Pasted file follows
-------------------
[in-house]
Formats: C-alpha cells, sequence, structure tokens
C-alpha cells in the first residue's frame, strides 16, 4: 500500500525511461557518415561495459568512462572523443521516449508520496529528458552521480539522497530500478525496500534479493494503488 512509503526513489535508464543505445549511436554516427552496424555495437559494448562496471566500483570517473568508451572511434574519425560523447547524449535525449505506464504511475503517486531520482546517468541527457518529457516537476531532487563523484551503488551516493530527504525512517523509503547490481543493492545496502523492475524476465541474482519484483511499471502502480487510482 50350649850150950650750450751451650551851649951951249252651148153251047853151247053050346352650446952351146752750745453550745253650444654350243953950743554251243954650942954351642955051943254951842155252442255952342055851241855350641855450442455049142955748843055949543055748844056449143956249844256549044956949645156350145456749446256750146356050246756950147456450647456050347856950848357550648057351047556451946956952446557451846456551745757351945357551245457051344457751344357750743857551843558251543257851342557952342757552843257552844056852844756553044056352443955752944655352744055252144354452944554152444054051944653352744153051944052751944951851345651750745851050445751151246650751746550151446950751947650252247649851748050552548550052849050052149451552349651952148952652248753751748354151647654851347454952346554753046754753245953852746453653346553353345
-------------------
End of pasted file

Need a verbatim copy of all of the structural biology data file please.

[in-house]
Formats: C-alpha cells, sequence, structure tokens
C-alpha cells in the first residue's frame, strides 16, 4: 500500500525511461557518415561495459568512462572523443521516449508520496529528458552521480539522497530500478525496500534479493494503488 512509503526513489535508464543505445549511436554516427552496424555495437559494448562496471566500483570517473568508451572511434574519425560523447547524449535525449505506464504511475503517486531520482546517468541527457518529457516537476531532487563523484551503488551516493530527504525512517523509503547490481543493492545496502523492475524476465541474482519484483511499471502502480487510482 50350649850150950650750450751451650551851649951951249252651148153251047853151247053050346352650446952351146752750745453550745253650444654350243953950743554251243954650942954351642955051943254951842155252442255952342055851241855350641855450442455049142955748843055949543055748844056449143956249844256549044956949645156350145456749446256750146356050246756950147456450647456050347856950848357550648057351047556451946956952446557451846456551745757351945357551245457051344457751344357750743857551843558251543257851342557952342757552843257552844056852844756553044056352443955752944655352744055252144354452944554152444054051944653352744153051944052751944951851345651750745851050445751151246650751746550151446950751947650252247649851748050552548550052849050052149451552349651952148952652248753751748354151647654851347454952346554753046754753245953852746453653346553353345